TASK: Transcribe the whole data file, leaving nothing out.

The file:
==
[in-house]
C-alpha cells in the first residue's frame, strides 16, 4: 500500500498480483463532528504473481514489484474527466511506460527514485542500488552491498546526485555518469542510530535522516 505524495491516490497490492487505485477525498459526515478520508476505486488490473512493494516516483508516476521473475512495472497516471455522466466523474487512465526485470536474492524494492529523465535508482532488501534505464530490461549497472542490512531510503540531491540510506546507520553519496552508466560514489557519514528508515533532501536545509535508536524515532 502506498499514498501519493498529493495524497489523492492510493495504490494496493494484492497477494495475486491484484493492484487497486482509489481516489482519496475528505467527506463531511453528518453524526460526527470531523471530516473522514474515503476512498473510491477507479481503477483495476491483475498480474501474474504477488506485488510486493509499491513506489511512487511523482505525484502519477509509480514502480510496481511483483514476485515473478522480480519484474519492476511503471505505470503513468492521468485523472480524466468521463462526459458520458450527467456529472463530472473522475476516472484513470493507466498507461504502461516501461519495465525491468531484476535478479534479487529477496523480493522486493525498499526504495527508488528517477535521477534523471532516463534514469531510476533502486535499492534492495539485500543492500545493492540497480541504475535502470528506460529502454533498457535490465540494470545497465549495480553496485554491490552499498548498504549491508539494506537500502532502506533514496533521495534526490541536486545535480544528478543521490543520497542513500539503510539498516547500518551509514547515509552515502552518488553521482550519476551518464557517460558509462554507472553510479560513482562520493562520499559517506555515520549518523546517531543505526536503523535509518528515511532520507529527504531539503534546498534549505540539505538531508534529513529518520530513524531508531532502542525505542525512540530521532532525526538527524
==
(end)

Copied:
[in-house]
C-alpha cells in the first residue's frame, strides 16, 4: 500500500498480483463532528504473481514489484474527466511506460527514485542500488552491498546526485555518469542510530535522516 505524495491516490497490492487505485477525498459526515478520508476505486488490473512493494516516483508516476521473475512495472497516471455522466466523474487512465526485470536474492524494492529523465535508482532488501534505464530490461549497472542490512531510503540531491540510506546507520553519496552508466560514489557519514528508515533532501536545509535508536524515532 502506498499514498501519493498529493495524497489523492492510493495504490494496493494484492497477494495475486491484484493492484487497486482509489481516489482519496475528505467527506463531511453528518453524526460526527470531523471530516473522514474515503476512498473510491477507479481503477483495476491483475498480474501474474504477488506485488510486493509499491513506489511512487511523482505525484502519477509509480514502480510496481511483483514476485515473478522480480519484474519492476511503471505505470503513468492521468485523472480524466468521463462526459458520458450527467456529472463530472473522475476516472484513470493507466498507461504502461516501461519495465525491468531484476535478479534479487529477496523480493522486493525498499526504495527508488528517477535521477534523471532516463534514469531510476533502486535499492534492495539485500543492500545493492540497480541504475535502470528506460529502454533498457535490465540494470545497465549495480553496485554491490552499498548498504549491508539494506537500502532502506533514496533521495534526490541536486545535480544528478543521490543520497542513500539503510539498516547500518551509514547515509552515502552518488553521482550519476551518464557517460558509462554507472553510479560513482562520493562520499559517506555515520549518523546517531543505526536503523535509518528515511532520507529527504531539503534546498534549505540539505538531508534529513529518520530513524531508531532502542525505542525512540530521532532525526538527524